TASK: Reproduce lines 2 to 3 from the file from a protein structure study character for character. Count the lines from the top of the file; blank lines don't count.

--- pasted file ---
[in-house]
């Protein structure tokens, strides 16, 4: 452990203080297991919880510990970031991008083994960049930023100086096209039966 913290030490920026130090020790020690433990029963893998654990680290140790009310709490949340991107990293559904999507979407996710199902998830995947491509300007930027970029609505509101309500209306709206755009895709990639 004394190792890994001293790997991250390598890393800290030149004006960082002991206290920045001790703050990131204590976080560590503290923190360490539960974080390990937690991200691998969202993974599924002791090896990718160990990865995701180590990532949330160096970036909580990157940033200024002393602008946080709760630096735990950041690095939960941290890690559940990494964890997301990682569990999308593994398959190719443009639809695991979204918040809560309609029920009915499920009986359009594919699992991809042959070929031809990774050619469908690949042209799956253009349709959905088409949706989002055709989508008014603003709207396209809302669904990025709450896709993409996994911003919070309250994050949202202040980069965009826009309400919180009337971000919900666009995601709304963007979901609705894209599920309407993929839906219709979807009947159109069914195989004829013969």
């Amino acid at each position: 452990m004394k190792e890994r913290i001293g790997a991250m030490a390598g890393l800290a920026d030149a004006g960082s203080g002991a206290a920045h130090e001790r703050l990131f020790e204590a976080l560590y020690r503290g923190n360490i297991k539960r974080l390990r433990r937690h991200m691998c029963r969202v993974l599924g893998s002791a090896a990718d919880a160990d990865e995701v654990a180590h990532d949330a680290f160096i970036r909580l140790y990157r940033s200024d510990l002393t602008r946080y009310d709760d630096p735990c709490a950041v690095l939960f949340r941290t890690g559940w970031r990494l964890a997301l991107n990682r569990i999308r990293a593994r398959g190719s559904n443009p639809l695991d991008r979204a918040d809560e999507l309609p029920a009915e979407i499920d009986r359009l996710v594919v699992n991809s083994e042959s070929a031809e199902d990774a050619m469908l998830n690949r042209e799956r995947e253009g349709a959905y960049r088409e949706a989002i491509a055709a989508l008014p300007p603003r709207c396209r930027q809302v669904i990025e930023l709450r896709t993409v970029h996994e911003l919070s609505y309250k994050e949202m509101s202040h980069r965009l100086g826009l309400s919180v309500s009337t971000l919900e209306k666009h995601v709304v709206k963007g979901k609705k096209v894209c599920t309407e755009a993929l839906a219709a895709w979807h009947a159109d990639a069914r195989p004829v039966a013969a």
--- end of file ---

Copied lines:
């Protein structure tokens, strides 16, 4: 452990203080297991919880510990970031991008083994960049930023100086096209039966 913290030490920026130090020790020690433990029963893998654990680290140790009310709490949340991107990293559904999507979407996710199902998830995947491509300007930027970029609505509101309500209306709206755009895709990639 004394190792890994001293790997991250390598890393800290030149004006960082002991206290920045001790703050990131204590976080560590503290923190360490539960974080390990937690991200691998969202993974599924002791090896990718160990990865995701180590990532949330160096970036909580990157940033200024002393602008946080709760630096735990950041690095939960941290890690559940990494964890997301990682569990999308593994398959190719443009639809695991979204918040809560309609029920009915499920009986359009594919699992991809042959070929031809990774050619469908690949042209799956253009349709959905088409949706989002055709989508008014603003709207396209809302669904990025709450896709993409996994911003919070309250994050949202202040980069965009826009309400919180009337971000919900666009995601709304963007979901609705894209599920309407993929839906219709979807009947159109069914195989004829013969």
């Amino acid at each position: 452990m004394k190792e890994r913290i001293g790997a991250m030490a390598g890393l800290a920026d030149a004006g960082s203080g002991a206290a920045h130090e001790r703050l990131f020790e204590a976080l560590y020690r503290g923190n360490i297991k539960r974080l390990r433990r937690h991200m691998c029963r969202v993974l599924g893998s002791a090896a990718d919880a160990d990865e995701v654990a180590h990532d949330a680290f160096i970036r909580l140790y990157r940033s200024d510990l002393t602008r946080y009310d709760d630096p735990c709490a950041v690095l939960f949340r941290t890690g559940w970031r990494l964890a997301l991107n990682r569990i999308r990293a593994r398959g190719s559904n443009p639809l695991d991008r979204a918040d809560e999507l309609p029920a009915e979407i499920d009986r359009l996710v594919v699992n991809s083994e042959s070929a031809e199902d990774a050619m469908l998830n690949r042209e799956r995947e253009g349709a959905y960049r088409e949706a989002i491509a055709a989508l008014p300007p603003r709207c396209r930027q809302v669904i990025e930023l709450r896709t993409v970029h996994e911003l919070s609505y309250k994050e949202m509101s202040h980069r965009l100086g826009l309400s919180v309500s009337t971000l919900e209306k666009h995601v709304v709206k963007g979901k609705k096209v894209c599920t309407e755009a993929l839906a219709a895709w979807h009947a159109d990639a069914r195989p004829v039966a013969a």